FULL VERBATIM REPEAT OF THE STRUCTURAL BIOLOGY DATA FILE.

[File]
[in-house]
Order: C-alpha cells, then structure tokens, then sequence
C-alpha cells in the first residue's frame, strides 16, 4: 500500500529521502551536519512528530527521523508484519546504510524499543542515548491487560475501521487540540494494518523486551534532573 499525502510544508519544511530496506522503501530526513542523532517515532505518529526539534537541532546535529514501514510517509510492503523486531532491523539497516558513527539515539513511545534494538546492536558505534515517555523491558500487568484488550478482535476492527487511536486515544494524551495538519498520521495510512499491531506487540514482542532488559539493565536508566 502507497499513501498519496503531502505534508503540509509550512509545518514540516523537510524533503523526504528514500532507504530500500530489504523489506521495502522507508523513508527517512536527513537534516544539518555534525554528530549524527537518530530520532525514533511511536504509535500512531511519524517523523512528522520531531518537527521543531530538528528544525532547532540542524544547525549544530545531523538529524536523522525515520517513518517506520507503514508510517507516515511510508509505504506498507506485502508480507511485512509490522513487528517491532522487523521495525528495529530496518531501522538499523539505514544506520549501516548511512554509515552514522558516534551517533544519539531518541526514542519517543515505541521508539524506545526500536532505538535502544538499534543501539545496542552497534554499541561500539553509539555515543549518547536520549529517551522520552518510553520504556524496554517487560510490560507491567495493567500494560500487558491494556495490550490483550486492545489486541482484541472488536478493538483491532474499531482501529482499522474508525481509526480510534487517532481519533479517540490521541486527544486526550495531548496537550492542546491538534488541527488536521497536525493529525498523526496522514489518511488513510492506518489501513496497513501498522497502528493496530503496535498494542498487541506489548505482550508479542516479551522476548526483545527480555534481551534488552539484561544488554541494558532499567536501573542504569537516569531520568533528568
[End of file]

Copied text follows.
[in-house]
Order: C-alpha cells, then structure tokens, then sequence
C-alpha cells in the first residue's frame, strides 16, 4: 500500500529521502551536519512528530527521523508484519546504510524499543542515548491487560475501521487540540494494518523486551534532573 499525502510544508519544511530496506522503501530526513542523532517515532505518529526539534537541532546535529514501514510517509510492503523486531532491523539497516558513527539515539513511545534494538546492536558505534515517555523491558500487568484488550478482535476492527487511536486515544494524551495538519498520521495510512499491531506487540514482542532488559539493565536508566 502507497499513501498519496503531502505534508503540509509550512509545518514540516523537510524533503523526504528514500532507504530500500530489504523489506521495502522507508523513508527517512536527513537534516544539518555534525554528530549524527537518530530520532525514533511511536504509535500512531511519524517523523512528522520531531518537527521543531530538528528544525532547532540542524544547525549544530545531523538529524536523522525515520517513518517506520507503514508510517507516515511510508509505504506498507506485502508480507511485512509490522513487528517491532522487523521495525528495529530496518531501522538499523539505514544506520549501516548511512554509515552514522558516534551517533544519539531518541526514542519517543515505541521508539524506545526500536532505538535502544538499534543501539545496542552497534554499541561500539553509539555515543549518547536520549529517551522520552518510553520504556524496554517487560510490560507491567495493567500494560500487558491494556495490550490483550486492545489486541482484541472488536478493538483491532474499531482501529482499522474508525481509526480510534487517532481519533479517540490521541486527544486526550495531548496537550492542546491538534488541527488536521497536525493529525498523526496522514489518511488513510492506518489501513496497513501498522497502528493496530503496535498494542498487541506489548505482550508479542516479551522476548526483545527480555534481551534488552539484561544488554541494558532499567536501573542504569537516569531520568533528568